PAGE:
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Plastic Bag Ban Studied By Environmental Commission

The township Environmental Commission plans to lobby the Township Council to institute a ban on single-use plastic bags and Styrofoam.

The township would join the growing list of New Jersey communities banning the use of single-use plastic bags under a proposal being prepared by the Environmental Commission.

The proposal, now in the discussion stage, would also ban the use of Styrofoam products, and would require retail stores to sell paper bags and some stores to provide reusable carry out bags for a nominal fee.

The Commission first considered the ban several months ago, but dropped it when told of Mayor Phil Kramer’s stated preference to wait for the then-expected state ban on those products.

But the current state Legislative session ended on January 13 without the state Assembly picking up the measure, which had already been approved by the state Senate.

According to published reports, the sticking point with Assembly leadership was the inclusion of paper bags in the ban.

In light of the state bill’s fate, Kramer said that he awaits the Commission’s input.

“That being said, it would take a strong argument to make me be against the ban for plastic,” Kramer said.

Now that the state will have to start from scratch on a new bill, if it’s picked up again in the upcoming session, Commission members felt this would be a good time for the Township Council to pass a ban. That’s because the last version of the proposed state bill grandfathered any local bans already in effect at the time of state passage.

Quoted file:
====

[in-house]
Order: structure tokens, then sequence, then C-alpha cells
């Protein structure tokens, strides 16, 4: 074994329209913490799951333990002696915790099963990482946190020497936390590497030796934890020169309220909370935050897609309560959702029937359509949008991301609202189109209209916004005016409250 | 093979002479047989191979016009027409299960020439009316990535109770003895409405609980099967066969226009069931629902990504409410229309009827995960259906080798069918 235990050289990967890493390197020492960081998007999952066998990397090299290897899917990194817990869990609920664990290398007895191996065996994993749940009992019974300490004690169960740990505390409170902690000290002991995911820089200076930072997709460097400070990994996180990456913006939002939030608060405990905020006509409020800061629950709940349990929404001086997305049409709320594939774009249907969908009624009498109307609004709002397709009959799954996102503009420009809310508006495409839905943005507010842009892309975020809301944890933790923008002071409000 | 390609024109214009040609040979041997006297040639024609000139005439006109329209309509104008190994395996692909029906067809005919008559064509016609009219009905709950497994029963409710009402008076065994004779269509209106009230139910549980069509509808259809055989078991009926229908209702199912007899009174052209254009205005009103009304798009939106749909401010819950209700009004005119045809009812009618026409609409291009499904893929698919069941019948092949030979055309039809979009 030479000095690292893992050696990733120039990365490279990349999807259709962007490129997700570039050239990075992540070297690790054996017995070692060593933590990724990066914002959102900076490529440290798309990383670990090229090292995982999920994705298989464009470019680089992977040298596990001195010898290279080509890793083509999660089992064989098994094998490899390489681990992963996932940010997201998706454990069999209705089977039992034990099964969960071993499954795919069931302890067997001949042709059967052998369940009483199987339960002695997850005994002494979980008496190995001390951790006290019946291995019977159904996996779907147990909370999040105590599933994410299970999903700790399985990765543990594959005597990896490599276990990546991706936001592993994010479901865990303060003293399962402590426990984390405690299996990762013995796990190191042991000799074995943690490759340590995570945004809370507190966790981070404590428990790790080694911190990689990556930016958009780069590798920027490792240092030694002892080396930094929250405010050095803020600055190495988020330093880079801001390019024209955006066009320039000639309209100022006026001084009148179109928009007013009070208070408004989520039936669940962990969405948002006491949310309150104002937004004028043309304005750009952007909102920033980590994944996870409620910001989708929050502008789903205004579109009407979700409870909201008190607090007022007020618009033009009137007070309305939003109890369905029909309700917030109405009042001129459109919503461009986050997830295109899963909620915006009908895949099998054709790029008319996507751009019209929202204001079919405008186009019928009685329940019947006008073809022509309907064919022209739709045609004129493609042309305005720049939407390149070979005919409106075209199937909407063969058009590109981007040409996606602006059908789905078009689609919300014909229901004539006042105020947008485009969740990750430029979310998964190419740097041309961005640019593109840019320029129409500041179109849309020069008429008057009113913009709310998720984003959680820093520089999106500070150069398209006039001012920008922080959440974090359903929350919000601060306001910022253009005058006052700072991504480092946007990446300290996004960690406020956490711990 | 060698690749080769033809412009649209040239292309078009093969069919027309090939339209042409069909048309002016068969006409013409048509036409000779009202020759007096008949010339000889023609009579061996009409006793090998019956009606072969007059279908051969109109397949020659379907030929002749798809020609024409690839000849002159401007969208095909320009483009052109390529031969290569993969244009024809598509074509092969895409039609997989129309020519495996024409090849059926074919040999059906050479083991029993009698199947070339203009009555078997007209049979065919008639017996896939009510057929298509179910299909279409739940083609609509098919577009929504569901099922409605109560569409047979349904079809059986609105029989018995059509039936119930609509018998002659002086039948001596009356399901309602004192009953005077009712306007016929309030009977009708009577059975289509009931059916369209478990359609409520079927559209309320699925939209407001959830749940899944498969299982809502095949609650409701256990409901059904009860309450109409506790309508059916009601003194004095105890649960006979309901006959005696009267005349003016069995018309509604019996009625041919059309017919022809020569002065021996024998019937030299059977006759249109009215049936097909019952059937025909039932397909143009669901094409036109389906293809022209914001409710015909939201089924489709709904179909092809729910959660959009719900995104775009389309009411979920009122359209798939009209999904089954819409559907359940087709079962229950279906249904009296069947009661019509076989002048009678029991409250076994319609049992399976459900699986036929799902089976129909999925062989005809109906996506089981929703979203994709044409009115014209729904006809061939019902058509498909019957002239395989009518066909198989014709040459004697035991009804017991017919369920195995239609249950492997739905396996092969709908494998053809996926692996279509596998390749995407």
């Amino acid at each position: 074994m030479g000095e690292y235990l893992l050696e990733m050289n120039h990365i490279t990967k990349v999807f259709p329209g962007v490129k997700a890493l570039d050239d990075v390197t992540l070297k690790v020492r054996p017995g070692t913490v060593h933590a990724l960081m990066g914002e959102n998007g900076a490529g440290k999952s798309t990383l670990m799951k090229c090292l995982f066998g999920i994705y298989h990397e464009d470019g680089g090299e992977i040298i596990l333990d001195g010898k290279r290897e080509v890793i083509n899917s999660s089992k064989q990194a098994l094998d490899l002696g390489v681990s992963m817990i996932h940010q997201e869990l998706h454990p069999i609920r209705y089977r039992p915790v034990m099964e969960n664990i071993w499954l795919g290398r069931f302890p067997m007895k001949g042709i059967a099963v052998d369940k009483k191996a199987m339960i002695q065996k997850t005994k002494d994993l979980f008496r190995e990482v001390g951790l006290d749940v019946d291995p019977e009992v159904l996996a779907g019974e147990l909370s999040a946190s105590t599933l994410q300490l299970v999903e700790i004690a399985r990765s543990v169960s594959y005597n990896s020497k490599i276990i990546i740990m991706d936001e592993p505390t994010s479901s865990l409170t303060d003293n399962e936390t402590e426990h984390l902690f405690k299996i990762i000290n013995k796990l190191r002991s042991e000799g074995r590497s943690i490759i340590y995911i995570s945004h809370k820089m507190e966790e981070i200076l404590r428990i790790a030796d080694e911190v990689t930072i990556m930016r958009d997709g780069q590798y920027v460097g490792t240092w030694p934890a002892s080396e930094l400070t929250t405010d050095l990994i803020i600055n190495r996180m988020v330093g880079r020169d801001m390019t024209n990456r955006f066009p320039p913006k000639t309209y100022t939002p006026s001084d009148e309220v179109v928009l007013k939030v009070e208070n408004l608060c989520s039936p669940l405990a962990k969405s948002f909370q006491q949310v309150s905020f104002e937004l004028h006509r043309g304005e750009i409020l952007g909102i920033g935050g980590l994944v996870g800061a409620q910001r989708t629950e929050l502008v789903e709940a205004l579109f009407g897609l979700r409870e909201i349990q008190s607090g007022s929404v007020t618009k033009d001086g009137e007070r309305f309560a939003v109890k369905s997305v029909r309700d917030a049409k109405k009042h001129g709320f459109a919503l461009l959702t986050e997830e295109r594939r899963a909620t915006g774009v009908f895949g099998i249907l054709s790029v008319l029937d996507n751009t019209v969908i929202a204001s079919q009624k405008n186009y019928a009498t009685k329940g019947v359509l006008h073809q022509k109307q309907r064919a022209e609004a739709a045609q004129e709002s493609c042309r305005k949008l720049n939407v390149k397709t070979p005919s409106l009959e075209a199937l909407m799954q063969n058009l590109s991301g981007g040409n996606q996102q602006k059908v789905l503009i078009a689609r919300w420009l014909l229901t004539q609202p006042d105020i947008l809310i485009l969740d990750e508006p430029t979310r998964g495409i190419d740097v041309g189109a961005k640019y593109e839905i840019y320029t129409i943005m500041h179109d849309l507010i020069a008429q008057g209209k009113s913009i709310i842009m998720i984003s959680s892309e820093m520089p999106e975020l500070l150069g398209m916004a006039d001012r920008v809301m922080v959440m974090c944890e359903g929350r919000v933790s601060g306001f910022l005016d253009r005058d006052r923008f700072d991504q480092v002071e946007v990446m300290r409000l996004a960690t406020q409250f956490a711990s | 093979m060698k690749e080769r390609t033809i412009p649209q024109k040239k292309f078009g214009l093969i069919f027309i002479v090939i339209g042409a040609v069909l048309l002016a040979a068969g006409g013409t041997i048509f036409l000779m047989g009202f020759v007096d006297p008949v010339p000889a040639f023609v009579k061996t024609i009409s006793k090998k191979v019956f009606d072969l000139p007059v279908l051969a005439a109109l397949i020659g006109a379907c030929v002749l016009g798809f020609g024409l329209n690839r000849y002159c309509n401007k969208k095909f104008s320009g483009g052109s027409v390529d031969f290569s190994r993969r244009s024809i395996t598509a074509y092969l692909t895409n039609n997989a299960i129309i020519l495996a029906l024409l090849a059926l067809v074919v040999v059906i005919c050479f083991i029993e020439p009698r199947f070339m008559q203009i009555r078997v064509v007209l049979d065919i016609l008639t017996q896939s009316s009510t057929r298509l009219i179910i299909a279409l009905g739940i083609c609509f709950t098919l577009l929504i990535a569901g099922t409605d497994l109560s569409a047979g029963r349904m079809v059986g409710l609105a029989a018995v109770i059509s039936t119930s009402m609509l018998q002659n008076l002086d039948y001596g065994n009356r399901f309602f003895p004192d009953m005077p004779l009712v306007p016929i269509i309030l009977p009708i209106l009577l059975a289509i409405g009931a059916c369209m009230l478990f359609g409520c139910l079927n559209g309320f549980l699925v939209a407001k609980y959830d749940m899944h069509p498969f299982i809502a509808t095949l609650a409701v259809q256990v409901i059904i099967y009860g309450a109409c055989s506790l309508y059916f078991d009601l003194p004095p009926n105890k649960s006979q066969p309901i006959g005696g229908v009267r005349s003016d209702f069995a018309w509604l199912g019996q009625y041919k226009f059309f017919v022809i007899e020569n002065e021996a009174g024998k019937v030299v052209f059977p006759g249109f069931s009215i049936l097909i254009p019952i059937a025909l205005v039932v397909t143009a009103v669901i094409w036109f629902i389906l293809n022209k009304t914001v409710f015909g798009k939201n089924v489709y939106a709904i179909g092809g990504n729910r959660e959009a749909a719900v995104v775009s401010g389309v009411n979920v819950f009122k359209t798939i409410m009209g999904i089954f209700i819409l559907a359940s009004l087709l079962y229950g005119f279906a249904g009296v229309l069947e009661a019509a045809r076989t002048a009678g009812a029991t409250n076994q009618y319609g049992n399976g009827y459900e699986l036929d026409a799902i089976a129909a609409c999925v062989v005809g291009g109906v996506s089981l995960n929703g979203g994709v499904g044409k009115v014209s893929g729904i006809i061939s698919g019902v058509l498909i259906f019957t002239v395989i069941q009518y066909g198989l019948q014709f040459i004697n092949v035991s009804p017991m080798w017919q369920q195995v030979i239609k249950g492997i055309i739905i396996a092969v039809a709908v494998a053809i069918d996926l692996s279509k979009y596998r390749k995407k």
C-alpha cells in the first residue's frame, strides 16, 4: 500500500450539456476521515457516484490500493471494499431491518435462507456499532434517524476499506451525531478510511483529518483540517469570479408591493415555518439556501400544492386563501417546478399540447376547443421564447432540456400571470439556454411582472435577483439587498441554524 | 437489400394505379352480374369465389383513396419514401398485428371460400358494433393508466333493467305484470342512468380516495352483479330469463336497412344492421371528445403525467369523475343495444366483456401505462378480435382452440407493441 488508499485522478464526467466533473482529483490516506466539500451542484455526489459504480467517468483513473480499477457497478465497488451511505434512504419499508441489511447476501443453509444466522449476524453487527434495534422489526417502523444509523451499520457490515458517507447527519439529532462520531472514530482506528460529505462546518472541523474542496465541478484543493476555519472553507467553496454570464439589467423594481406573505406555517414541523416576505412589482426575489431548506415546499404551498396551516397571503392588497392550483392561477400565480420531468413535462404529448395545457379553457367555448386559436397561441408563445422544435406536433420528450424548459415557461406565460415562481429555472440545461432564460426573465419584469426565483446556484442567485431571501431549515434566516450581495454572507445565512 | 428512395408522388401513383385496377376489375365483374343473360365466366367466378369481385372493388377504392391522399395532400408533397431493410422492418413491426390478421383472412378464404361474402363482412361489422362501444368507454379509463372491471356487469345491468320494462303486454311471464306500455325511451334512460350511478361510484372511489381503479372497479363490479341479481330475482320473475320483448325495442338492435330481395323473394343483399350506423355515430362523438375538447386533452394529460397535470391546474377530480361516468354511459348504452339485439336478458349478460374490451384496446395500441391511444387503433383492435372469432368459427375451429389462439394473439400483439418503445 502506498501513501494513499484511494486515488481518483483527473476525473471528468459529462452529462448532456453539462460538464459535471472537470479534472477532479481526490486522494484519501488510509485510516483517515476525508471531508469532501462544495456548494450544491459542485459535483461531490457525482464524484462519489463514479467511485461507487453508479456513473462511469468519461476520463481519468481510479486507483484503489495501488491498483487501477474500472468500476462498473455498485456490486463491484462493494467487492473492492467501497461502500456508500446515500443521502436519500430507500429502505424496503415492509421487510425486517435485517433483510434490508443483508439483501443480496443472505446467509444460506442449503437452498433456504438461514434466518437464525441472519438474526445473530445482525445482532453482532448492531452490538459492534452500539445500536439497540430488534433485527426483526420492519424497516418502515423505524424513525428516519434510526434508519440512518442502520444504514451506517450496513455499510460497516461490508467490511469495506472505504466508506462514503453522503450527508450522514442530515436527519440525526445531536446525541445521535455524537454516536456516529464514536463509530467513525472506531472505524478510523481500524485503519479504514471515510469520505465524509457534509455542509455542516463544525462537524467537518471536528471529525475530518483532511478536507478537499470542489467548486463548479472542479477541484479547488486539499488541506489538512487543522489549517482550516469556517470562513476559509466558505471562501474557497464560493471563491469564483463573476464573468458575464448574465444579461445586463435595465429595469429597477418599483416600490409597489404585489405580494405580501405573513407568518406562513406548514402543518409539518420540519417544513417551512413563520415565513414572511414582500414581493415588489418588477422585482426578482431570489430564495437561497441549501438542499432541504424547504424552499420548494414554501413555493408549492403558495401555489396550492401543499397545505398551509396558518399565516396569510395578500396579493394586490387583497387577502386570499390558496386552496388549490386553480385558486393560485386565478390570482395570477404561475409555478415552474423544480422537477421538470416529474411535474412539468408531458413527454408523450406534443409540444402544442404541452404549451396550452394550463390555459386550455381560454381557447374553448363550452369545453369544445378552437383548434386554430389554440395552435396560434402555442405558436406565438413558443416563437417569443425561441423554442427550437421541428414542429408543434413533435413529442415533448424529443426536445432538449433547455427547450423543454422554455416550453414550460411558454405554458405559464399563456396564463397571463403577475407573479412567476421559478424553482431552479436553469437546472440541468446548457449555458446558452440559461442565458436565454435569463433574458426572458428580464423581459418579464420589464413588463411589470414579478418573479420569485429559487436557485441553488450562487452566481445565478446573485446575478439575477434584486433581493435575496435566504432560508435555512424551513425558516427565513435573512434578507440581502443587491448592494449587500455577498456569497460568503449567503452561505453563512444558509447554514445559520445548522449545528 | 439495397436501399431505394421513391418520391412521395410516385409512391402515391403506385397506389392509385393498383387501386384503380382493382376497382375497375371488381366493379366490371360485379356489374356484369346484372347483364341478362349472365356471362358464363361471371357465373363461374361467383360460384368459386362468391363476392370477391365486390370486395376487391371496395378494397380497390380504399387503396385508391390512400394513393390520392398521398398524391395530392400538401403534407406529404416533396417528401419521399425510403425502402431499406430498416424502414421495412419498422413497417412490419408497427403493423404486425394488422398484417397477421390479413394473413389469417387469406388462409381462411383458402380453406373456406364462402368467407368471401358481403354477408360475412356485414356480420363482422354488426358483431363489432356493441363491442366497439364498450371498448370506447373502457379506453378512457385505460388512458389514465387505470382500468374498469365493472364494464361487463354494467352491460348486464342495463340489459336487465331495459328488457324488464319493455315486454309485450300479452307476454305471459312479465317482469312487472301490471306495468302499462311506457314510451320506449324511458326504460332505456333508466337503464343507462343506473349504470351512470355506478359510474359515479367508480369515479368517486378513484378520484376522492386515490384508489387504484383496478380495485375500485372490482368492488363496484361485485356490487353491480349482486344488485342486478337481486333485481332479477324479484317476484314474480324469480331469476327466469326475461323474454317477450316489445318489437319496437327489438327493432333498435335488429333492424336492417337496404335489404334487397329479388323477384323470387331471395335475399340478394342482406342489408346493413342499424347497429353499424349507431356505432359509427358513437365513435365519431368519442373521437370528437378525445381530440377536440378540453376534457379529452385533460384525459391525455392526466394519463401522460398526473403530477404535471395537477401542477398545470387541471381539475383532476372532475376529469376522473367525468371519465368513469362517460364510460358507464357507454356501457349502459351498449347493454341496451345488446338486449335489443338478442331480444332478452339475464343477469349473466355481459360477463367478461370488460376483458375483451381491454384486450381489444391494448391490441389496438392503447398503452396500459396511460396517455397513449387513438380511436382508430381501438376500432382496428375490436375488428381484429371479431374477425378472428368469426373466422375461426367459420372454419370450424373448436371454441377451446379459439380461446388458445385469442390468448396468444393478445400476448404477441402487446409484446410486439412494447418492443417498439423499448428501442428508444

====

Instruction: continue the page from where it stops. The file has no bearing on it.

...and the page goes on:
“All the more reason for us to do it now,” said Cecile MacIvor, the Planning Board liaison to the Commission.

Township Councilman Ted Chase, the Council liaison to the Commission, used the state legislation as a starting point for his suggested ordinance.

Chase made what he called “minor” changes, however. Chase said he included the definition of a reusable plastic bag promoted by the Association of New Jersey Environmental Commissions – the bag is 10 mills thick – and suggested that grocery stores of at least 4,500 square feet offer reusable bags for free for two months before and after the proposed township ordinance would take effect, then offer them for sale for not more than $1. The state legislation mandated that grocery stores provide the free bags for two months after the law is effective.

“People should pay for them and be committed to them,” Commission member Stanislav Jaracz said of the reusable bags. “You take the groceries out and put them back in your car. There’s a basic cycle that people have to understand.”

“They’re more apt to use them if they pay for them,” MacIvor said.

Chase said that concerns that very low-income residents would not be able to purchase the bags could be alleviated by having them distributed for free through the Franklin Food Bank.

“I’m not sure how that would be funded,” he said.

The Commission also debated whether small plastic bags, such as those used in grovery stores for produce, should be included in the ban.

Johnson said she thought they should. She said alternatives exist to those bags, which he called “part of the problem.”

At the suggestion of Commission member Jessica Johnson, the members will study a ban adopted by the Hoboken City Council before deciding on what language they’d like to see in the township’s version.

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